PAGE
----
Marketing So You Want My Job? Career

So You Want My Job? Hanisha Kotecha on becoming Creature’s CCO during lockdown


By John McCarthy | Opinion editor

February 2, 2021 | 6 min read

Welcome to So You Want My Job? where, each week, we ask the people working in some of the industry’s coolest jobs about how they got where they are. And, along the way, we dig into their philosophies, inspirations, processes and experiences. Hopefully, our interviewees can help inspire you to pursue (or create) a job that’s just as exciting.


Hanisha Kotecha, Creature chief client officer

This week we speak to Hanisha Kotecha, chief client officer at Creature. But before we jump in, a quick reminder that you can subscribe to our bi-monthly newsletter, Working it Out, which gathers up the best new marketing vacancies and helps you get interview-sharp.

What did you want to be when you growing up and does your job now resemble that in any way?

When I was young, I wanted to either be a pre-school teacher or a Blue Peter presenter. I have always been very sarcastic, so I figured out early on that I might not have the sunny disposition for kid’s TV. Oh, but the fun I would have had with double-sided sticky tape.

I got to dabble a little when making mock-ups in the cutting room way back when I was account exec, using foam board and toxic spray glue, but that’s not quite the same. It’s fair to say that running creative projects, working with clients or trying to get people (leadership teams included) to do what I want over the years hasn’t been too dissimilar to being a pre-school teacher, so I guess I always have a fall back if this all goes wrong.

How did you get your job?

Honestly? It was summer in lockdown and a head-hunter called me about a client service director (CSD) role at Creature just as I’d been busy starting up a pop-up consultancy, Reset, with Nik Roope. I’d had a long break from agencies since my last role as the managing director of a mid-sized independent agency (I had deliberately stepped away because I was frustrated by the traditional agency model, and tired of working in a rigid structure internally and with clients).

I wasn’t planning on going for the role as I thought it was a step down from my previous – smaller role, team and agency. But I’m so glad I didn’t take it at face value. I’d asked around to see if anyone knew the leadership team at Creature and I heard nothing but good things. So I had a chat and spent most of it telling the chief exec that hiring a CSD wasn’t the right thing to do. On top of that, I waxed lyrical about how account management needs to change and quizzed him on diversity.

It turns out he liked the challenge and appreciated being pushed on the tougher stuff, which made me think differently about the role, the agency and the opportunity. We went back and forth and I eventually accepted the role of chief client officer, giving me a wider leadership position in the agency. All of this was without actually meeting each other face-to-face. Weird times.

Do your parents understand what it is that you do?

I think my dad gets it, but my mum has definitely stopped asking details in case I make a fuss about how she doesn’t listen to me. They are always interested though, and will be the first to forward round any press or ads I’ve made to family and their friends in a WhatsApp group… more impressive though is that my 8-year-old daughter knows exactly what I do and could list all the brands I work with without a prompt.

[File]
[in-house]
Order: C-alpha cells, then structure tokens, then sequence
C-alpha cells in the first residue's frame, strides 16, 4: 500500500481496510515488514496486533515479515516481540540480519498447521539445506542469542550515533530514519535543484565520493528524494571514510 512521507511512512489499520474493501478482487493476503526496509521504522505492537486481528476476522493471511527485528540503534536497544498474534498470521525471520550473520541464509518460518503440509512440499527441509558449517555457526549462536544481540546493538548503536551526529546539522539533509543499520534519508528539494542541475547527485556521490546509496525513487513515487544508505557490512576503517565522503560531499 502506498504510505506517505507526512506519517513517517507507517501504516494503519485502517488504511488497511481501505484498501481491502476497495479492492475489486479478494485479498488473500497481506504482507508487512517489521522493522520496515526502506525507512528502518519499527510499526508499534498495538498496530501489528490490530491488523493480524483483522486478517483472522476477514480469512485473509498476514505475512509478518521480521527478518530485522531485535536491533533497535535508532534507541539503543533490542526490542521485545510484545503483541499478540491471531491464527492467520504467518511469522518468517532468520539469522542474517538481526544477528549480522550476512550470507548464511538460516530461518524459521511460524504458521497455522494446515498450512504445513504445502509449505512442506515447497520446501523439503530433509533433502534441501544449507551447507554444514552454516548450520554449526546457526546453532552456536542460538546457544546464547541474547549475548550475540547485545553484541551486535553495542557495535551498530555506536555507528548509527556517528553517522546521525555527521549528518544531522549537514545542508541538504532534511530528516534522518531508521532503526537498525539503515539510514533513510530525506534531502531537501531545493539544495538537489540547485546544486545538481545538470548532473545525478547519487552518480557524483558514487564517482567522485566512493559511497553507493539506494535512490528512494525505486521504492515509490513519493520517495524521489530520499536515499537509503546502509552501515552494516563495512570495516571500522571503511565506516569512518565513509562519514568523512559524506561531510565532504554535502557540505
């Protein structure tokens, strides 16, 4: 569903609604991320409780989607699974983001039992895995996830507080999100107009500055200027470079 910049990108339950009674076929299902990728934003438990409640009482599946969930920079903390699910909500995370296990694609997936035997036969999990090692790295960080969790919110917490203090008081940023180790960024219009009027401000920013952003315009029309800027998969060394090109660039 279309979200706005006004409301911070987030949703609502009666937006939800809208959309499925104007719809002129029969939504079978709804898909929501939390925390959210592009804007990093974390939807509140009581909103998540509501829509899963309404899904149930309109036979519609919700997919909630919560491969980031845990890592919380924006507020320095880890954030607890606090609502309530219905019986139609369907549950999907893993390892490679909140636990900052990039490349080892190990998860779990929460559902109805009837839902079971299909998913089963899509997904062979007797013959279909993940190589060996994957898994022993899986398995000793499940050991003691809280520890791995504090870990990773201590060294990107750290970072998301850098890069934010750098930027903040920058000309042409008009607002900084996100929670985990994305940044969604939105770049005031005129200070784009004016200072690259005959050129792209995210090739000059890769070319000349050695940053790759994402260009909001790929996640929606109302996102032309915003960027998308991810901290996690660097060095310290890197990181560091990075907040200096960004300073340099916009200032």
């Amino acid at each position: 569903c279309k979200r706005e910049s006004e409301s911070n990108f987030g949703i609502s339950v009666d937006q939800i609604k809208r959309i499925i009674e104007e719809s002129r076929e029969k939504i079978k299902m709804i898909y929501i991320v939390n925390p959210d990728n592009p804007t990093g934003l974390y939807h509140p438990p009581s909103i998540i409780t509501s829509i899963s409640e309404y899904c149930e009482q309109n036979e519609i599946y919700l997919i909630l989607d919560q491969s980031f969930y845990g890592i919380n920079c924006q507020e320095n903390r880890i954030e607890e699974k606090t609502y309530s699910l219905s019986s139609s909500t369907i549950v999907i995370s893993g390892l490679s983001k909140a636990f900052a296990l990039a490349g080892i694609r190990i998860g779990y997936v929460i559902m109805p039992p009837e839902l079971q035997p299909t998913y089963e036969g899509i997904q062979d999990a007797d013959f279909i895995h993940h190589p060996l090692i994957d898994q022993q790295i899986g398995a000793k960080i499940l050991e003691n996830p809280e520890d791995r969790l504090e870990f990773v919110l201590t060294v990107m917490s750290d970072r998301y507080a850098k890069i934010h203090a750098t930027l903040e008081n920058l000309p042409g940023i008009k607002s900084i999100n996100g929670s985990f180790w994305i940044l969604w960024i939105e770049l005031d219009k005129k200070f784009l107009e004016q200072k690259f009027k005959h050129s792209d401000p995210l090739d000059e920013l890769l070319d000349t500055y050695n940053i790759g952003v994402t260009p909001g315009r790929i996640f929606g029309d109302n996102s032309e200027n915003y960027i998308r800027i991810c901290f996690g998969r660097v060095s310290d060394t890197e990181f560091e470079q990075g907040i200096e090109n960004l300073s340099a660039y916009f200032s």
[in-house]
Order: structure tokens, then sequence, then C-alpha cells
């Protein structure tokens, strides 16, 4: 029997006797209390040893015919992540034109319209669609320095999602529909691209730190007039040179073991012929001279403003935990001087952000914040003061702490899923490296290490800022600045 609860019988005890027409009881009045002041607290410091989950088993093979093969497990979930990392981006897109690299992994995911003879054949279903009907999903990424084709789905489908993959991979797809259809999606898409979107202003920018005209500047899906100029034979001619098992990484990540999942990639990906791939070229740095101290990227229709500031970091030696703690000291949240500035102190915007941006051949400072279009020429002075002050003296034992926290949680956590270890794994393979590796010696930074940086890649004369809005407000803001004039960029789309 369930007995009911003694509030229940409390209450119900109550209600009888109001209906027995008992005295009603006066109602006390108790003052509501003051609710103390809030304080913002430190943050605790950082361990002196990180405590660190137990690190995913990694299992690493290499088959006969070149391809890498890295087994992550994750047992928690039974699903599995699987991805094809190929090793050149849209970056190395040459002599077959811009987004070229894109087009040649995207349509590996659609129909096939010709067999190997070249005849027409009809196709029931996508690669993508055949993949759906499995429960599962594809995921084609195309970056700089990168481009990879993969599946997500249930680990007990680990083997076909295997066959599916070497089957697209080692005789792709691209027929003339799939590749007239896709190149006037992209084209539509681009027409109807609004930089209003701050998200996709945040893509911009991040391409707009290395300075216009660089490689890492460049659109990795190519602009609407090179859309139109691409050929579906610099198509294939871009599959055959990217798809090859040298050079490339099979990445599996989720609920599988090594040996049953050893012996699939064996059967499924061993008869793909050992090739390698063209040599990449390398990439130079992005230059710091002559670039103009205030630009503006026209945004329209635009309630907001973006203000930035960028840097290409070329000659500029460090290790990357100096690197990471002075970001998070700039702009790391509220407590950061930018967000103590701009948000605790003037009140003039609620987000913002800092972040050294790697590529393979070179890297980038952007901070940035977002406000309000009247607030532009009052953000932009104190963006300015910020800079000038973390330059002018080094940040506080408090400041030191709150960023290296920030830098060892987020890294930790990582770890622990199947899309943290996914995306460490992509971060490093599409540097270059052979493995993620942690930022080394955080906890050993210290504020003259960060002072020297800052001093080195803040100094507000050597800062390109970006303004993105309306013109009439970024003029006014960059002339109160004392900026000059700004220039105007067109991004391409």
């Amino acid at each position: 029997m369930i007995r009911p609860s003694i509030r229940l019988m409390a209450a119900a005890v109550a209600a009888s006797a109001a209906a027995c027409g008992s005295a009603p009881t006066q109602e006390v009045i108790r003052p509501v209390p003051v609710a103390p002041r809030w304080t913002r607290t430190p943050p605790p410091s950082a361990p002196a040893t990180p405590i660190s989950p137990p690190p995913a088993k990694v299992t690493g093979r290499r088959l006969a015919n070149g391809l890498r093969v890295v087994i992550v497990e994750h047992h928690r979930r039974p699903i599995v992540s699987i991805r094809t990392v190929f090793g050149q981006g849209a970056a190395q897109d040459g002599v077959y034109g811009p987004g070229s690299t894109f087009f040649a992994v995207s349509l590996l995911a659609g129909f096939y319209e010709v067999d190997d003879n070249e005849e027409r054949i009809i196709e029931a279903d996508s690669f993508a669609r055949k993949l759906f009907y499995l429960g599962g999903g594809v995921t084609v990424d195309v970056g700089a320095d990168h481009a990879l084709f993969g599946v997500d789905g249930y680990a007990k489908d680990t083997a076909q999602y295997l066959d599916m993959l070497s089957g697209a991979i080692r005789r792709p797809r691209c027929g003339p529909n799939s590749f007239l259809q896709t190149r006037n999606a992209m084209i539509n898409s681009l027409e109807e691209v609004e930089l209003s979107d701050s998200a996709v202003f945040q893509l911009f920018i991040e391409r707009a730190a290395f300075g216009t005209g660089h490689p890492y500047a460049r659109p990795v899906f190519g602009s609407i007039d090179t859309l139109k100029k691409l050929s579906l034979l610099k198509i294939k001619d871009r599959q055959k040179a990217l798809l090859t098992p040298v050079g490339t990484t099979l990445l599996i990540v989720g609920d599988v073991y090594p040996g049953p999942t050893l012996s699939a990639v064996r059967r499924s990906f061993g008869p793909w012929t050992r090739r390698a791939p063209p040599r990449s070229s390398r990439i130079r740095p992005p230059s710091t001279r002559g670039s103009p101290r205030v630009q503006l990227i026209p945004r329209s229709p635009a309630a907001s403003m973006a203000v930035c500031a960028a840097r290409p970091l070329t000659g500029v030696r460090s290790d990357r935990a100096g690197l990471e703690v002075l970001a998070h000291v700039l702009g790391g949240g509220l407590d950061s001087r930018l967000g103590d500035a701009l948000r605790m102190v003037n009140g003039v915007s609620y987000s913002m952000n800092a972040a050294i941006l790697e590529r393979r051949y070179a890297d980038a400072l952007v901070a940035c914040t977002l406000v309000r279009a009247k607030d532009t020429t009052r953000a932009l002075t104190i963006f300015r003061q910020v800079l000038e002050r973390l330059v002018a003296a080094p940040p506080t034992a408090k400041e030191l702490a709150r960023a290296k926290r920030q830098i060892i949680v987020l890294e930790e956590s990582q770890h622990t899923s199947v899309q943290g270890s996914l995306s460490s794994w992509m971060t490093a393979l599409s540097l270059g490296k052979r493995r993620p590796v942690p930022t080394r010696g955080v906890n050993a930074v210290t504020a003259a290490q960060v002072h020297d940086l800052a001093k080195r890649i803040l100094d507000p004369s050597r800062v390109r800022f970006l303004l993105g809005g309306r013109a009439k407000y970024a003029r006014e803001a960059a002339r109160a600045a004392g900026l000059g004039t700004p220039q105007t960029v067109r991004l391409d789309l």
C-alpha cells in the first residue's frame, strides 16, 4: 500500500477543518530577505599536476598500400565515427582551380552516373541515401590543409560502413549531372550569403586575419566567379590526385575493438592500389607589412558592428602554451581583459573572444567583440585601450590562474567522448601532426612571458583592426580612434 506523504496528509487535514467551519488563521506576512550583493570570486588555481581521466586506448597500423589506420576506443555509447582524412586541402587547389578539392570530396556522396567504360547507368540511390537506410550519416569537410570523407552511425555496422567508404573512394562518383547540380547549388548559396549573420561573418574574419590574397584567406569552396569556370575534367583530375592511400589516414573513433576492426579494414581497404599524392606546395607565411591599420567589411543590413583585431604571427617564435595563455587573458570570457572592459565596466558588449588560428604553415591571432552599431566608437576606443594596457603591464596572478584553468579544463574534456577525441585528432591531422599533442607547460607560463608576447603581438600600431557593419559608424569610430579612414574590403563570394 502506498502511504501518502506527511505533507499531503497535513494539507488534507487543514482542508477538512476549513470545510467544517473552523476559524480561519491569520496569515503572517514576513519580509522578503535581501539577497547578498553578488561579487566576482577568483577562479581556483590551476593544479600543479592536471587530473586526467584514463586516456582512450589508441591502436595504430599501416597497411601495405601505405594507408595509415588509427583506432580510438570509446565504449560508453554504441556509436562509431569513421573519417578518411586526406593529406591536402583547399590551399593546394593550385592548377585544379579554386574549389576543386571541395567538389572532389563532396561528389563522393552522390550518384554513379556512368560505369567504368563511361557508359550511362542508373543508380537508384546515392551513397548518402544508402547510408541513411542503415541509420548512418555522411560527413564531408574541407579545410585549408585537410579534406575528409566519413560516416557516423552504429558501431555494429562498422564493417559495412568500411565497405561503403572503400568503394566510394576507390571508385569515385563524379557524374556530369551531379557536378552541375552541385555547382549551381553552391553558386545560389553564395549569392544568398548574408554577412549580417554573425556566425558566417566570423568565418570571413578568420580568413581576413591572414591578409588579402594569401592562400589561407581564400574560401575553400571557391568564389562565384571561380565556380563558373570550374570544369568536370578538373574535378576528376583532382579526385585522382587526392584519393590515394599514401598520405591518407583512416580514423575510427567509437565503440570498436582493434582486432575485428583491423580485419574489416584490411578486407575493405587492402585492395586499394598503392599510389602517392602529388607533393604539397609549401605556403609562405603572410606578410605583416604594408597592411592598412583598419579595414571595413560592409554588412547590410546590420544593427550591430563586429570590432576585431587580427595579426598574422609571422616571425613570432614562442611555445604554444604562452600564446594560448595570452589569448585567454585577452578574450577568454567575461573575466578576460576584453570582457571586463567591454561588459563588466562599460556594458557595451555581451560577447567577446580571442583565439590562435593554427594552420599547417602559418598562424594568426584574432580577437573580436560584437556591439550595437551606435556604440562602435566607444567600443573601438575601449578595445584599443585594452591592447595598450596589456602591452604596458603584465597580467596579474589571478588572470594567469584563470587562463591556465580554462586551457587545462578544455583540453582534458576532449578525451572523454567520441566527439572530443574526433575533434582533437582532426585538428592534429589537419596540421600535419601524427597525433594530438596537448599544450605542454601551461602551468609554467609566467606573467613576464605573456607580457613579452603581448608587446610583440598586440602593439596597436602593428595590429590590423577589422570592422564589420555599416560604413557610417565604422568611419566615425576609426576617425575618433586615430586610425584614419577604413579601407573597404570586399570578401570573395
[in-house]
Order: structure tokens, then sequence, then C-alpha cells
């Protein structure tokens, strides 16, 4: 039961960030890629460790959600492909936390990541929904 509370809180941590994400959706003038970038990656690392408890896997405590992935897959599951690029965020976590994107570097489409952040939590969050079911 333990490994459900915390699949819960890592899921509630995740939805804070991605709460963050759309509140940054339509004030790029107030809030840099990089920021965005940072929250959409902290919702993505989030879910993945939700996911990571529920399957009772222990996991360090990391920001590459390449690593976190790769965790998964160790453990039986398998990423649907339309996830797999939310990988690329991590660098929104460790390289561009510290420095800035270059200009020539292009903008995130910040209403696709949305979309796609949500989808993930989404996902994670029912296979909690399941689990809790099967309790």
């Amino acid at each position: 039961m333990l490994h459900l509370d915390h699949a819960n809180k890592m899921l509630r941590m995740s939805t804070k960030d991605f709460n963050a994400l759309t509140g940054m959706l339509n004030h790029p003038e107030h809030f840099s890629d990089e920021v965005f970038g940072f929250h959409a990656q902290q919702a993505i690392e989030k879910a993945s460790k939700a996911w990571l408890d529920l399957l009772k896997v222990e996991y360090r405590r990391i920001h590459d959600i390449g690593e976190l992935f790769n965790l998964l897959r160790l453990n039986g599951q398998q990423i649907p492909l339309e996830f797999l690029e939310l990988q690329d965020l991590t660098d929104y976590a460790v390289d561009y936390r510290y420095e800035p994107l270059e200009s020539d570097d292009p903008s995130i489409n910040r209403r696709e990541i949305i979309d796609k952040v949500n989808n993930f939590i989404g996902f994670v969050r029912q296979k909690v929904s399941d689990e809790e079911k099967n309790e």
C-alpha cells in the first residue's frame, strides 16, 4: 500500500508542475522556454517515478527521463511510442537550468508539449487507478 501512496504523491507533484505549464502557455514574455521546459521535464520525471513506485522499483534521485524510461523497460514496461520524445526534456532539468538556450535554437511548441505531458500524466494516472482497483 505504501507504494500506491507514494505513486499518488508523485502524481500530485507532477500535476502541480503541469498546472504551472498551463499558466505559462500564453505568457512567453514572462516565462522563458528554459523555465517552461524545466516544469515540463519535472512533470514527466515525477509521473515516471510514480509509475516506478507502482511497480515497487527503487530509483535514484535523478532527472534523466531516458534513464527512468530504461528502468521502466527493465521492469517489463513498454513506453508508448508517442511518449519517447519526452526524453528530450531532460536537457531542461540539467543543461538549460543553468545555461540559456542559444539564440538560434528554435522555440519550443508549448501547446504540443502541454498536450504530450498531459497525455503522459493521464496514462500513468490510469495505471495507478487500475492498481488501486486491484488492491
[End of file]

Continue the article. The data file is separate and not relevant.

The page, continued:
What do you love most about your job?

I love being part of great ideas – strategic ideas or creative ideas. I’m at my best when I’m selling, protecting or making an idea I believe in, but in all honesty, it’s more about the people you’re working with. Smart, energised, curious folk who make work not feel like work.

How would someone entering the industry go about getting your job now?

There are quite a few routes to getting here. I worked my way up from being an account executive, but now there’s a lot more pressure for people to stand out on social media or have a side hustle to get noticed. I still think there’s no shortcut to experience. Working my way up made me understand all the pitfalls and opportunities when it comes to running a successful agency. I’d say try all the routes, not just one, but I’m a big fan of creative access for entry-level roles for people from diverse backgrounds. Beyond that, meet/stalk/drink virtual coffee with as many people as you can. You’ll be surprised at how generous people can be with their time. Just be sure not to waste it and always do your prep.

What personal trait makes you best suited to your role?

I guess there are two. I always find the funny side – you need a sense of humour in this role to galvanise teams and keep your head up, even if people don’t always do what you want them to. And I try to be good with money – if you spend your clients’ money as if it were your own, people will trust you.

Who should those who want your job be reading or listening to?

Real people over the Twitterati. Being culturally on point is a constant project – read things that put you out of your comfort zone. A good place to start is Rebel Ideas by Matthew Syed. I’m constantly browsing podcasts and world news to make sure I’m not in a London ad bubble too. From an industry perspective, always browse the strategy, effectiveness and creative awards – it’ll help show you what excellence looks like.

Last week we talked to Adam Crocker, head of VFX at independent creative studio Black Kite.

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